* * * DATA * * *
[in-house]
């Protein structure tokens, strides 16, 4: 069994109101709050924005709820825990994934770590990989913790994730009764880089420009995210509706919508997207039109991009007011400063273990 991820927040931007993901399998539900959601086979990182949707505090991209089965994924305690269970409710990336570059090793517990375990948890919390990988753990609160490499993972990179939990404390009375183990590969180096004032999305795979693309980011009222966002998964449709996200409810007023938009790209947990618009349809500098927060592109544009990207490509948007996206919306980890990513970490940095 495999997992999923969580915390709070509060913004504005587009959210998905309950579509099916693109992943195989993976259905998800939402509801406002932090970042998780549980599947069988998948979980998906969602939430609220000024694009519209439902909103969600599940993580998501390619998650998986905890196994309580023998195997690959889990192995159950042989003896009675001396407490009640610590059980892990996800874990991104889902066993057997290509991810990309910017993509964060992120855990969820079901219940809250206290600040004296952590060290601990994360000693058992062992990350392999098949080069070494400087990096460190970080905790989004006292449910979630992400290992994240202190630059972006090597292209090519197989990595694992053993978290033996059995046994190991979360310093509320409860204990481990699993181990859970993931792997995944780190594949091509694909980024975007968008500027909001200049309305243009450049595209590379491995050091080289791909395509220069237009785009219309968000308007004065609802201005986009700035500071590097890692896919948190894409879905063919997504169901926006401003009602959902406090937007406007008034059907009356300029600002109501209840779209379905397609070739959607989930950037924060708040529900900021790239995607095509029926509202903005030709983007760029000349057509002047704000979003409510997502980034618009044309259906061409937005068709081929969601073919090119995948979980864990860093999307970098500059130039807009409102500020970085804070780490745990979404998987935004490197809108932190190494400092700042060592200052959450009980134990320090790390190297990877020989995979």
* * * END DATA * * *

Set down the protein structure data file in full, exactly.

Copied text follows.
[in-house]
């Protein structure tokens, strides 16, 4: 069994109101709050924005709820825990994934770590990989913790994730009764880089420009995210509706919508997207039109991009007011400063273990 991820927040931007993901399998539900959601086979990182949707505090991209089965994924305690269970409710990336570059090793517990375990948890919390990988753990609160490499993972990179939990404390009375183990590969180096004032999305795979693309980011009222966002998964449709996200409810007023938009790209947990618009349809500098927060592109544009990207490509948007996206919306980890990513970490940095 495999997992999923969580915390709070509060913004504005587009959210998905309950579509099916693109992943195989993976259905998800939402509801406002932090970042998780549980599947069988998948979980998906969602939430609220000024694009519209439902909103969600599940993580998501390619998650998986905890196994309580023998195997690959889990192995159950042989003896009675001396407490009640610590059980892990996800874990991104889902066993057997290509991810990309910017993509964060992120855990969820079901219940809250206290600040004296952590060290601990994360000693058992062992990350392999098949080069070494400087990096460190970080905790989004006292449910979630992400290992994240202190630059972006090597292209090519197989990595694992053993978290033996059995046994190991979360310093509320409860204990481990699993181990859970993931792997995944780190594949091509694909980024975007968008500027909001200049309305243009450049595209590379491995050091080289791909395509220069237009785009219309968000308007004065609802201005986009700035500071590097890692896919948190894409879905063919997504169901926006401003009602959902406090937007406007008034059907009356300029600002109501209840779209379905397609070739959607989930950037924060708040529900900021790239995607095509029926509202903005030709983007760029000349057509002047704000979003409510997502980034618009044309259906061409937005068709081929969601073919090119995948979980864990860093999307970098500059130039807009409102500020970085804070780490745990979404998987935004490197809108932190190494400092700042060592200052959450009980134990320090790390190297990877020989995979």